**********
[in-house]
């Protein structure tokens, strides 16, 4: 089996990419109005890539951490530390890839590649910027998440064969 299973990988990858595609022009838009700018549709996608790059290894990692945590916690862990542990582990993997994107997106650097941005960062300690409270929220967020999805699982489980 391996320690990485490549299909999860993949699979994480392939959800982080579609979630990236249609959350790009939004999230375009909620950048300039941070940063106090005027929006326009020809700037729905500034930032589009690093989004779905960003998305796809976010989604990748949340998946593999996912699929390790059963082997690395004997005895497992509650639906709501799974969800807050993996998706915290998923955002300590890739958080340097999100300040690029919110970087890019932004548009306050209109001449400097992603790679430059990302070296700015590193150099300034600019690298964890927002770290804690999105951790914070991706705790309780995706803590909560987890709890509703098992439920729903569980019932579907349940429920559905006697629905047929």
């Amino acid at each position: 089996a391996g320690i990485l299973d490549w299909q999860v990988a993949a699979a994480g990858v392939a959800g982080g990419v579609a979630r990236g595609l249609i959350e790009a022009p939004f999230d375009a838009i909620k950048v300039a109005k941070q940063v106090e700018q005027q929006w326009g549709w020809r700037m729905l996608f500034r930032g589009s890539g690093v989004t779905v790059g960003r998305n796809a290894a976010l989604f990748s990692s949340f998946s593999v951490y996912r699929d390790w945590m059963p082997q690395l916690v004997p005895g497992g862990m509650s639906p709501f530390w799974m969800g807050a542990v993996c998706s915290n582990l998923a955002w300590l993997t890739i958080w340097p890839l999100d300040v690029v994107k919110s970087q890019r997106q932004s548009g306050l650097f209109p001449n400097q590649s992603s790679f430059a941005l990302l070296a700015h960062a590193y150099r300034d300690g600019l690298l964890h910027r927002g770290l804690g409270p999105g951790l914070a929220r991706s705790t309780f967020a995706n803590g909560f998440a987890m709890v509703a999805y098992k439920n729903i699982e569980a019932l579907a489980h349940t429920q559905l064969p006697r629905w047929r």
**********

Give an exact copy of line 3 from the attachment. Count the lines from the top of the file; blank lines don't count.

């Amino acid at each position: 089996a391996g320690i990485l299973d490549w299909q999860v990988a993949a699979a994480g990858v392939a959800g982080g990419v579609a979630r990236g595609l249609i959350e790009a022009p939004f999230d375009a838009i909620k950048v300039a109005k941070q940063v106090e700018q005027q929006w326009g549709w020809r700037m729905l996608f500034r930032g589009s890539g690093v989004t779905v790059g960003r998305n796809a290894a976010l989604f990748s990692s949340f998946s593999v951490y996912r699929d390790w945590m059963p082997q690395l916690v004997p005895g497992g862990m509650s639906p709501f530390w799974m969800g807050a542990v993996c998706s915290n582990l998923a955002w300590l993997t890739i958080w340097p890839l999100d300040v690029v994107k919110s970087q890019r997106q932004s548009g306050l650097f209109p001449n400097q590649s992603s790679f430059a941005l990302l070296a700015h960062a590193y150099r300034d300690g600019l690298l964890h910027r927002g770290l804690g409270p999105g951790l914070a929220r991706s705790t309780f967020a995706n803590g909560f998440a987890m709890v509703a999805y098992k439920n729903i699982e569980a019932l579907a489980h349940t429920q559905l064969p006697r629905w047929r």